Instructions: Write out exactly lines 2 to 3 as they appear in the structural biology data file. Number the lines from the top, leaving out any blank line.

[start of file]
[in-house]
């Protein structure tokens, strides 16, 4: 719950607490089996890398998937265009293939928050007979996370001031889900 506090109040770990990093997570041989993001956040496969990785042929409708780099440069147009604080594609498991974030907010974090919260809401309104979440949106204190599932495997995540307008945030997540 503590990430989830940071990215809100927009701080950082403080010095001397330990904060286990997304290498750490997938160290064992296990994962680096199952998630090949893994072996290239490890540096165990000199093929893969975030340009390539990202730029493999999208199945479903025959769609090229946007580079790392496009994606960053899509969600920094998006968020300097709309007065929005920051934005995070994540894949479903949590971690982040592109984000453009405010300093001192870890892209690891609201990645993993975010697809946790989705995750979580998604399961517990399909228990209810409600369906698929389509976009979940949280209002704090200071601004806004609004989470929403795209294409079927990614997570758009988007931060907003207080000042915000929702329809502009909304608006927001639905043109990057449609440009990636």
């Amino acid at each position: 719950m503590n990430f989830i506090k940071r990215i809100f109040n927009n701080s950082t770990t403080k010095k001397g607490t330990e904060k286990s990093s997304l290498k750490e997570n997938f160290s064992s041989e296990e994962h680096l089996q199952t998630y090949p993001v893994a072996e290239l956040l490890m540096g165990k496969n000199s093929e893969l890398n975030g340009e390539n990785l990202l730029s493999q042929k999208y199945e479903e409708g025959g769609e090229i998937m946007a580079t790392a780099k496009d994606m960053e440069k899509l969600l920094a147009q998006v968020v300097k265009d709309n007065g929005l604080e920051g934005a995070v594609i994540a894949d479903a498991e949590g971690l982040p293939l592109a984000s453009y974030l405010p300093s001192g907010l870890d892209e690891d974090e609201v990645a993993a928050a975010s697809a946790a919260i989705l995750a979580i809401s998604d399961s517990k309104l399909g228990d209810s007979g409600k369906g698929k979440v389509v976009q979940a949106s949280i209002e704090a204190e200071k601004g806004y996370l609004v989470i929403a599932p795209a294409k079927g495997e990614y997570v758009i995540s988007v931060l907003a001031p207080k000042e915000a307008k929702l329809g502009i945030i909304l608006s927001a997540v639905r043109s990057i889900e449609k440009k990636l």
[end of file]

């Protein structure tokens, strides 16, 4: 719950607490089996890398998937265009293939928050007979996370001031889900 506090109040770990990093997570041989993001956040496969990785042929409708780099440069147009604080594609498991974030907010974090919260809401309104979440949106204190599932495997995540307008945030997540 503590990430989830940071990215809100927009701080950082403080010095001397330990904060286990997304290498750490997938160290064992296990994962680096199952998630090949893994072996290239490890540096165990000199093929893969975030340009390539990202730029493999999208199945479903025959769609090229946007580079790392496009994606960053899509969600920094998006968020300097709309007065929005920051934005995070994540894949479903949590971690982040592109984000453009405010300093001192870890892209690891609201990645993993975010697809946790989705995750979580998604399961517990399909228990209810409600369906698929389509976009979940949280209002704090200071601004806004609004989470929403795209294409079927990614997570758009988007931060907003207080000042915000929702329809502009909304608006927001639905043109990057449609440009990636």
């Amino acid at each position: 719950m503590n990430f989830i506090k940071r990215i809100f109040n927009n701080s950082t770990t403080k010095k001397g607490t330990e904060k286990s990093s997304l290498k750490e997570n997938f160290s064992s041989e296990e994962h680096l089996q199952t998630y090949p993001v893994a072996e290239l956040l490890m540096g165990k496969n000199s093929e893969l890398n975030g340009e390539n990785l990202l730029s493999q042929k999208y199945e479903e409708g025959g769609e090229i998937m946007a580079t790392a780099k496009d994606m960053e440069k899509l969600l920094a147009q998006v968020v300097k265009d709309n007065g929005l604080e920051g934005a995070v594609i994540a894949d479903a498991e949590g971690l982040p293939l592109a984000s453009y974030l405010p300093s001192g907010l870890d892209e690891d974090e609201v990645a993993a928050a975010s697809a946790a919260i989705l995750a979580i809401s998604d399961s517990k309104l399909g228990d209810s007979g409600k369906g698929k979440v389509v976009q979940a949106s949280i209002e704090a204190e200071k601004g806004y996370l609004v989470i929403a599932p795209a294409k079927g495997e990614y997570v758009i995540s988007v931060l907003a001031p207080k000042e915000a307008k929702l329809g502009i945030i909304l608006s927001a997540v639905r043109s990057i889900e449609k440009k990636l």